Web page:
Happy! Season 2: How Christopher Meloni Brings Nick Sax To Life

The veteran actor opens up about his otherwise deadly serious approach to playing a crazed ex-cop turned hitman.

Christopher Meloni in Happy Season 2

If Detective Elliot Stabler of Law & Order: Special Victims Unit is all you think about whenever you see Christopher Meloni, then you don’t know Christopher Meloni. From Wet Hot American Summer and the Harold & Kumar movies to Man of Steel, the actor has contorted himself so much that it’s almost impossible to know who he is. This is especially true of his work on Syfy’s deranged comedy series Happy!, in which he plays the alcoholic ex-cop turned hitman Nick Sax.

Meloni frequently dials everything up to 11 and beyond in Happy! Season 2 which premieres Wednesday, March 27th at 10 p.m. ET/PT. Yet this doesn’t mean that Meloni and Sax are one in the same, right?

“Hold on a minute,” he told Den of Geek during a phone interview last week. “I’m on the road and I’ve had one too many Red Bulls.”

Cue a brief bathroom break over the muted phone line and a mutual giggle fit over the absurdity of it all.

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“You know, this is a first,” he laughs. “I’ve never had to interrupt an interview because I had to go to the bathroom at a highway rest stop, but it’s great. We’re just sitting here, talking about playing this profane character, and then this happens. This is meta. I’m glad it wasn’t number two, though.”

Den of Geek: What is the dynamic on the Happy! set, in terms of doing comedy? Is it very loose, in terms of multiple takes and trying things, or are things usually set in stone?

Christopher Meloni: At least for me, in terms of how my brain structures these things, it’s not loose. The atmosphere is easy but disciplined. It’s still fun. It’s only loose in that nothing is dogmatic in whatever we’re doing, or whatever the madness is at that moment. But even with the improvising, there’s a structure. You may step into it and, in that moment, it’ll be beautiful and magical and unexpected. But there’s an underlying rhythm to comedy. There’s a discipline to making something land. It can be something as silly as the stress on the second syllable of a certain word. It’s the unwritten science of comedy. Or, at least that’s the world that I live in. I never feel loose. I’m constantly trying to figure out the beats. It’s almost like reading sheet music. You have to know where the stresses are suppose to go.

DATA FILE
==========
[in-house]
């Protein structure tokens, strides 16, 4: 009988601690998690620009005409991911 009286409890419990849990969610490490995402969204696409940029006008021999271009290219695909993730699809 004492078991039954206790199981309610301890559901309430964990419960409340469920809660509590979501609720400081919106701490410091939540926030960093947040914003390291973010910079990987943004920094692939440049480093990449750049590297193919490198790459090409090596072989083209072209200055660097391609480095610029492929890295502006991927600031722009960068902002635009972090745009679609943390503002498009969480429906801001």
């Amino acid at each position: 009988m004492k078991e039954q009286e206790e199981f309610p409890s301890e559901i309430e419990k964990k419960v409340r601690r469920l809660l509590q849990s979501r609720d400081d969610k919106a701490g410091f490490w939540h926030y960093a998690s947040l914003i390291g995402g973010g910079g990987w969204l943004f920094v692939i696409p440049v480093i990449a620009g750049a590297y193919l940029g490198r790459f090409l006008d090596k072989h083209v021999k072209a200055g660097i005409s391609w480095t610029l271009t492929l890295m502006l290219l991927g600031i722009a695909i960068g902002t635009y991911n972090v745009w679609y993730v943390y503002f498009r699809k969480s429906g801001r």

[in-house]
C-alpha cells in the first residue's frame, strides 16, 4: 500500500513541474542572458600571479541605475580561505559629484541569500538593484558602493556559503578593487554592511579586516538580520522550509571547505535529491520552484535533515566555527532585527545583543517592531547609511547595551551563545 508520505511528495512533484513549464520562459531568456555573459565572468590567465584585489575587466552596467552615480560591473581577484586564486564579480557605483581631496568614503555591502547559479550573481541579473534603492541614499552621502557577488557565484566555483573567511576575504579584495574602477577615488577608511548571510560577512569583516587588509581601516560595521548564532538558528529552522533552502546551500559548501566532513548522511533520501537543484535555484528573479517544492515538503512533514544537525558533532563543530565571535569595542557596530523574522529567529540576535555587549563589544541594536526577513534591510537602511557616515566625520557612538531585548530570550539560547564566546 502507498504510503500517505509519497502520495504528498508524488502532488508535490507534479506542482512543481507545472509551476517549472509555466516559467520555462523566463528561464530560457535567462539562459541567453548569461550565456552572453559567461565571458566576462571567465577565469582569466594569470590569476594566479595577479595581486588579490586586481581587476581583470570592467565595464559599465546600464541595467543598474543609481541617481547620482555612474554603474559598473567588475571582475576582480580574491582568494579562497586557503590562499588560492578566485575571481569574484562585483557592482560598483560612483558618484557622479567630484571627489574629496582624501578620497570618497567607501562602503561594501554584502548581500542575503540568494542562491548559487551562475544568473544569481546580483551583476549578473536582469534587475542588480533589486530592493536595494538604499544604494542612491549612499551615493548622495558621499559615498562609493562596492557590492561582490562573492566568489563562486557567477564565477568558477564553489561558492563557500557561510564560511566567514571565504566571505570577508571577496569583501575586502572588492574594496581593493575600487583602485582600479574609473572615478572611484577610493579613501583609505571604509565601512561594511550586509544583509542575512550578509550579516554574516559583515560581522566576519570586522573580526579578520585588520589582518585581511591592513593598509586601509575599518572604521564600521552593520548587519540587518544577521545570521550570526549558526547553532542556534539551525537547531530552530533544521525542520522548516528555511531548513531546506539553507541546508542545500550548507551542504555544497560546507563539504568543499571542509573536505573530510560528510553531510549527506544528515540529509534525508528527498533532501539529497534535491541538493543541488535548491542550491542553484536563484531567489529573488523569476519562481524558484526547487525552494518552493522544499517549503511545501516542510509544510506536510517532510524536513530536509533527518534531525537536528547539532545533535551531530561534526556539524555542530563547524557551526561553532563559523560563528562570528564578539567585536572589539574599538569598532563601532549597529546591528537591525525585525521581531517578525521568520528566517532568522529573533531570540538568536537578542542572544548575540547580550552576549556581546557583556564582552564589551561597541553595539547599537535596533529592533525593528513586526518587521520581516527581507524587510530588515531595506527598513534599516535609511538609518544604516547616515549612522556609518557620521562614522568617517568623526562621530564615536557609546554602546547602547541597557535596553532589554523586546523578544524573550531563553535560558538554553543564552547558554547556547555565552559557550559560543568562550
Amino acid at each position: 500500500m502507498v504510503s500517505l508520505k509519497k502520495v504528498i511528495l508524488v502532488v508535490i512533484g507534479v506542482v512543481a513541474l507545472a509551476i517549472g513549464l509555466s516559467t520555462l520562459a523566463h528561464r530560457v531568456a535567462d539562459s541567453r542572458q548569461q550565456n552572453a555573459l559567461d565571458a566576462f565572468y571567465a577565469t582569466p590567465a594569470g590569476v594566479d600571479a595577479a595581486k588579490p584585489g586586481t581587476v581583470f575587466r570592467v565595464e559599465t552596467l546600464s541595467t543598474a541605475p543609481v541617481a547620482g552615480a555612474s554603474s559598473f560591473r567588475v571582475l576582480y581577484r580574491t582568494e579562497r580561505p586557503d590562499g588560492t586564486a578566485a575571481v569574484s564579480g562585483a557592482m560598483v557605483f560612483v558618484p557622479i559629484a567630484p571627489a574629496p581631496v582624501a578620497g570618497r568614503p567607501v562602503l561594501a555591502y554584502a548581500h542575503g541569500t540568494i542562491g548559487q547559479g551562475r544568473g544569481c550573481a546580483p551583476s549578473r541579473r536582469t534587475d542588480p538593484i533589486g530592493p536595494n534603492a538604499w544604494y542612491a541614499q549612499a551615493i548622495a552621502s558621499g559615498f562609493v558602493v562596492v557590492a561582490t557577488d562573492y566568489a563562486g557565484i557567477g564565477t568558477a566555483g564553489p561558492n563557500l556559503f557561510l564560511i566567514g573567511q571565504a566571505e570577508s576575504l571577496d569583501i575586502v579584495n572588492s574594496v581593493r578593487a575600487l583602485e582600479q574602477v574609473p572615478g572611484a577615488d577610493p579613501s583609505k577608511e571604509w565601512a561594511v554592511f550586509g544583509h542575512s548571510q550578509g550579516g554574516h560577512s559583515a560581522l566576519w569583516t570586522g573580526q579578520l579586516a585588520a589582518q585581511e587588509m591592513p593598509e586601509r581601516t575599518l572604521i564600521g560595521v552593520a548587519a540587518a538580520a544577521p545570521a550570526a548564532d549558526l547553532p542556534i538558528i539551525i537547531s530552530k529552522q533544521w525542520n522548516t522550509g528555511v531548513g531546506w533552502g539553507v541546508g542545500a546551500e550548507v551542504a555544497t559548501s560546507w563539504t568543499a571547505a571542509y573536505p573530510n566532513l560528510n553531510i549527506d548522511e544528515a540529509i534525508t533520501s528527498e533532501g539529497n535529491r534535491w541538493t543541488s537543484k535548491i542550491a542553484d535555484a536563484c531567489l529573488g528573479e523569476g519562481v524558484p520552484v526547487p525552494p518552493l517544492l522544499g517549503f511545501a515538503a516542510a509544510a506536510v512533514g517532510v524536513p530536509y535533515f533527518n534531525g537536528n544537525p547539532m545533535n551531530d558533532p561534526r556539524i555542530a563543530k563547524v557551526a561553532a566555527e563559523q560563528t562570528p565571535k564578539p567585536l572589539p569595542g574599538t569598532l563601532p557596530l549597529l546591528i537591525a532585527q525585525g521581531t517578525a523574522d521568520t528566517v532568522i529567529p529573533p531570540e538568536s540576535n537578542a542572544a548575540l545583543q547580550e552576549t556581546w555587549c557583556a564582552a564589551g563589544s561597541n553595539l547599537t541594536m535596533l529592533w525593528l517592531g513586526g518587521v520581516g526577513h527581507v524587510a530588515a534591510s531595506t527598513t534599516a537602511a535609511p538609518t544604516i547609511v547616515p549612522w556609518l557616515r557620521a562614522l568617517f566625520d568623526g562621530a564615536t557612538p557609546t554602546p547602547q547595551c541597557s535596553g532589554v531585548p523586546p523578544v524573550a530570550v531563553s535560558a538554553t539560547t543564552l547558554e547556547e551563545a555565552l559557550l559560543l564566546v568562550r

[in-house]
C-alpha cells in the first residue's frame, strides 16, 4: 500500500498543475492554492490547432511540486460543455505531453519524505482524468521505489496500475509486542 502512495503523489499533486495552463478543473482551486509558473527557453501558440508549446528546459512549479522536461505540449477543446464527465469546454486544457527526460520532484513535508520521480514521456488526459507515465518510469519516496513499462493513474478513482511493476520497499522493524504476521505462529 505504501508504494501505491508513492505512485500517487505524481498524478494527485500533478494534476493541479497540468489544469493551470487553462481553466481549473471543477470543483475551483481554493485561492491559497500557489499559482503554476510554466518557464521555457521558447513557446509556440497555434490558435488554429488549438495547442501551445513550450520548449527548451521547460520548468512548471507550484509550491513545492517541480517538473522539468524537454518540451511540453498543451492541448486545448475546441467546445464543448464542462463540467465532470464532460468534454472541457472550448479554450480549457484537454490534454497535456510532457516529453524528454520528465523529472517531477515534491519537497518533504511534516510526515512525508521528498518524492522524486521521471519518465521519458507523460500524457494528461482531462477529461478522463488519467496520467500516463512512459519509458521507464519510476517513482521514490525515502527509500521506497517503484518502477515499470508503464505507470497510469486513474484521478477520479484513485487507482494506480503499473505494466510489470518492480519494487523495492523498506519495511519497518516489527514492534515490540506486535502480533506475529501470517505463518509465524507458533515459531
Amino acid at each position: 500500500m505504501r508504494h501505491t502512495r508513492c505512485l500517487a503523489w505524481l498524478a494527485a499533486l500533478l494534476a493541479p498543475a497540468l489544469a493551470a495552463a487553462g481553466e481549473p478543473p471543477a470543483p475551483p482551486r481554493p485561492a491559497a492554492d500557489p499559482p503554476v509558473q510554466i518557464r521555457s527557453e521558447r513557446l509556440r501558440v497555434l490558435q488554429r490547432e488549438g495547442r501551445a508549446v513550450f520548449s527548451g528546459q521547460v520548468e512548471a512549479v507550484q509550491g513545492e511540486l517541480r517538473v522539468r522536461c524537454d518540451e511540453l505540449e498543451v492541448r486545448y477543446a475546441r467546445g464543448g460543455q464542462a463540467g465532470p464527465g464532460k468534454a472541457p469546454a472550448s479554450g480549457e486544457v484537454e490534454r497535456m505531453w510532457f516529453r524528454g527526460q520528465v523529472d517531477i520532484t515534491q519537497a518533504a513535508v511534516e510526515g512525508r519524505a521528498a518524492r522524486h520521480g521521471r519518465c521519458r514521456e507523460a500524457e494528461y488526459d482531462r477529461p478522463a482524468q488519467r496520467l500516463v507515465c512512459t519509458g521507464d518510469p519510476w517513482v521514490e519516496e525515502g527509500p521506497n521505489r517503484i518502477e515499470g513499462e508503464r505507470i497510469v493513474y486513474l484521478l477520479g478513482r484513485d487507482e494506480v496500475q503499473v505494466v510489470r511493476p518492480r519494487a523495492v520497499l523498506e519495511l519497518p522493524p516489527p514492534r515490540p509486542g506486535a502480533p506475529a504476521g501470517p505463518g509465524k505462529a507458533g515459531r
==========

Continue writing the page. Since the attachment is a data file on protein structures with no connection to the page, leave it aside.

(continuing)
Does it have to make you laugh?

I don’t laugh, actually.This drives my family crazy, but I’ll be in a theater watching a comedy and I’m the guy who, when no one else is laughing or reacting, just goes, “That was funny.” That’s what I do. It’s a reaction to a moment that I didn’t see coming, and I appreciate its execution and rhythm. It tickled me. But I rarely guffaw. I appreciate the art of comedy. That’s my relationship with it.

That reminds me of a story about Steve Martin hosting SNL. The writers would pitch their sketches to him and he wouldn’t laugh, even when he liked them. He’d just say, “That’s pretty funny.”

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Right, it’s more of a feeling of appreciation for the craft. I just feel that, when I’m working, I’m not there to laugh at the comedic elements. I’m there do perform them, and I appreciate them when they’re done really well.

But what does make you laugh?

I think the unexpected. That, or something that makes me uncomfortable. Usually things that I find kind of ballsy. So yeah, unexpected behaviors kind of make me laugh, like when a character does something that just really catches me off guard. They’ve tricked me. I didn’t see it coming.